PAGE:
Thursday, June 26, 2014

Discovering Women in Political Papers

I became interested in Jeannette Rockefeller during the UALR Center for Arkansas History and Culture’s honoring of Winthrop Rockefeller’s 100th birthday anniversary. The Center holds the Winthrop Rockefeller Papers, UALR.MS.0001. Winthrop Rockefeller was born May 1, 1912. On May 1, 2012, the Center debuted an online exhibit devoted to the highlights of his life. I participated in a small way with the creation of this exhibit and found myself wondering: “But what about Jeannette Rockefeller, Winthrop Rockefeller’s wife?”

At the time, I knew almost nothing about Jeannette. As my curiosity increased about this woman, I discovered that little had been written on her life and interests. Fortunately for me, as a graduate student in the University of Arkansas at Little Rock’s master of arts in public history program, my curiosity resulted in an approved thesis topic: Arts Advocate: Jeannette Edris Rockefeller and the Founding of the Arkansas Arts Center.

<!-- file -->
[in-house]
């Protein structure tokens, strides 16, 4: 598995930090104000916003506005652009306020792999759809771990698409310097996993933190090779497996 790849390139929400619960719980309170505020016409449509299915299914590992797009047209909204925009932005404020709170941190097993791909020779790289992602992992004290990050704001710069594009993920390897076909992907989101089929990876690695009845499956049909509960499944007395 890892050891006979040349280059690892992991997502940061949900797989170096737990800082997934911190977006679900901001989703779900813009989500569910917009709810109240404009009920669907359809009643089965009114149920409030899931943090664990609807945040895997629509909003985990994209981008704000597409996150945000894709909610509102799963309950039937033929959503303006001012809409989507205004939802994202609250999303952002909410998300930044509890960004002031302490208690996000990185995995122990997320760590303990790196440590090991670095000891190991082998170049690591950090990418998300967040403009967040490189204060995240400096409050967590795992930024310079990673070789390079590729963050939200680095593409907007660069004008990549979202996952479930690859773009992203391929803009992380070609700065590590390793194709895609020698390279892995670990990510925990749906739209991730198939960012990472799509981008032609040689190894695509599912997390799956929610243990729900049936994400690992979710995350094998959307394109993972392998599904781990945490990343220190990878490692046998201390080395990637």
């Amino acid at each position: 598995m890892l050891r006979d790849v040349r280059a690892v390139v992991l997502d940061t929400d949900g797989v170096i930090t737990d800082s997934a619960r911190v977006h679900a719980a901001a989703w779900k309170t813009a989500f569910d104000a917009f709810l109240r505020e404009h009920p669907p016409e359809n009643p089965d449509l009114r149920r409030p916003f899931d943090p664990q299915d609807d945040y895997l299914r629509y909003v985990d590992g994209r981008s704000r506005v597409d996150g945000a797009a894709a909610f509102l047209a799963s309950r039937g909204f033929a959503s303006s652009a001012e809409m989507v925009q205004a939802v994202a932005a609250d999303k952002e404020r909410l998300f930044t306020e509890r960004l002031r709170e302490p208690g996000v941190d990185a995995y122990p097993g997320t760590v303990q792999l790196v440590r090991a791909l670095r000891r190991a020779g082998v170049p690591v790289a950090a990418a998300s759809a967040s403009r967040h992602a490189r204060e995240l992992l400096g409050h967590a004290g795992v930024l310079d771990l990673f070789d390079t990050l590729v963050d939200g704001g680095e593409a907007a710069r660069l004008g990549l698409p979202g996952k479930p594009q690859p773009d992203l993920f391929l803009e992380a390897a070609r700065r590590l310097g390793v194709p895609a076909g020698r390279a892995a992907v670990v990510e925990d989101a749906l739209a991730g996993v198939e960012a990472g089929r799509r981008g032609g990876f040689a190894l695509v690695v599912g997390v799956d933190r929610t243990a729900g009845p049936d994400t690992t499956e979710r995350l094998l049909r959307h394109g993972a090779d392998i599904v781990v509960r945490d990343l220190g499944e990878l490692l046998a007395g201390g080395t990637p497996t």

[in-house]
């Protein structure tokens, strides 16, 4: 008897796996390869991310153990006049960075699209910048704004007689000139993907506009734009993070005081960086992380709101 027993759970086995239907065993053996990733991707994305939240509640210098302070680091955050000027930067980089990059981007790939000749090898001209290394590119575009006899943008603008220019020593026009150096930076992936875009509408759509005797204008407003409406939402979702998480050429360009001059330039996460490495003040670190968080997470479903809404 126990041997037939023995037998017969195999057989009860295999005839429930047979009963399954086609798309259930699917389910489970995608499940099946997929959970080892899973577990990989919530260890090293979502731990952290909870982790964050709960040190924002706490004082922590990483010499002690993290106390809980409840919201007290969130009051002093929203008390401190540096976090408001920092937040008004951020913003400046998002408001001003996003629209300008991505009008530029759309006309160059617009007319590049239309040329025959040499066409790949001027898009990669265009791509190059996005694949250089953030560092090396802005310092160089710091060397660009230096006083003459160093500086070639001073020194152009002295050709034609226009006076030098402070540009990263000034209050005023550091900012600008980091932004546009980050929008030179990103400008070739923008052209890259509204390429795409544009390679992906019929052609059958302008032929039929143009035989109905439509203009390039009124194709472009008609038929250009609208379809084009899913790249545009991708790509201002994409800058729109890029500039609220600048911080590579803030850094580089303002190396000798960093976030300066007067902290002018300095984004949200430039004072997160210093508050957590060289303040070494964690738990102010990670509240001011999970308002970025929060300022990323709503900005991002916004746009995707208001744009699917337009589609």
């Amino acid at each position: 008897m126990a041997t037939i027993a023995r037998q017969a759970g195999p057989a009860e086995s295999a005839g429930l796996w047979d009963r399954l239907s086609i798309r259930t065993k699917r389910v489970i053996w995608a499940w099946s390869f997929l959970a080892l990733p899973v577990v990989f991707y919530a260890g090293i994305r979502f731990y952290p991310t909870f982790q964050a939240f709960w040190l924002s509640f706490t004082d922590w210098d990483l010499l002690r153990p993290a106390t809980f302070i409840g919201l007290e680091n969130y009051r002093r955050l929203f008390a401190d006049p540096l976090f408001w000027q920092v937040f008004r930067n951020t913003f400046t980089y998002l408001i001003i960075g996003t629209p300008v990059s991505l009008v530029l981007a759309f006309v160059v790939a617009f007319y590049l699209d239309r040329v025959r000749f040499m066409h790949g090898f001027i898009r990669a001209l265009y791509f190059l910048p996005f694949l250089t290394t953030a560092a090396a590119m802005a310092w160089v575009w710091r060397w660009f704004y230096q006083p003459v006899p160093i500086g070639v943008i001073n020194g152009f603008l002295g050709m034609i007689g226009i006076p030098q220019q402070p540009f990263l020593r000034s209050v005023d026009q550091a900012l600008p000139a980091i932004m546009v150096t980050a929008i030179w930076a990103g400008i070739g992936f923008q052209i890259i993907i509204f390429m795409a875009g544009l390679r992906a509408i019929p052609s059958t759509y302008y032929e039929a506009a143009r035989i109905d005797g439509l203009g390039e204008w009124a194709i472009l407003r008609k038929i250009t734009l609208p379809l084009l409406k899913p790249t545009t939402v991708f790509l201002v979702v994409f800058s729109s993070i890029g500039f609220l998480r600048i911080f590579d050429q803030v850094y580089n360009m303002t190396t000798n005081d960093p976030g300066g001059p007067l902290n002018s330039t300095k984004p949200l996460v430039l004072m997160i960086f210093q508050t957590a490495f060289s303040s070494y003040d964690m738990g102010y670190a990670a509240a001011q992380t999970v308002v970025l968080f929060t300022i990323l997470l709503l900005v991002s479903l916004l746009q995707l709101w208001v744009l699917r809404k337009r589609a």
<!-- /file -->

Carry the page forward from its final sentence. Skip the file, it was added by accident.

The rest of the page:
Jeannette’s interest in establishing an arts center in Little Rock, Arkansas, was just one of her many passions, e.g., education, women’s empowerment, mental health research, and civil rights. My thesis concentrates on the early years of the Arkansas Art Center and Jeannette’s role in its creation. But there is so much more to explore with respect to this fascinating woman’s life. Jeannette, as well as her husband, Winthrop, made enormous contributions to the state of Arkansas. Hopefully, future scholars will examine additional aspects of this dynamic woman, an Arkansas activist.

Kaye M. Lundgren
Archival Assistant
UALR Center for Arkansas History and Culture (Little Rock, Ark.)


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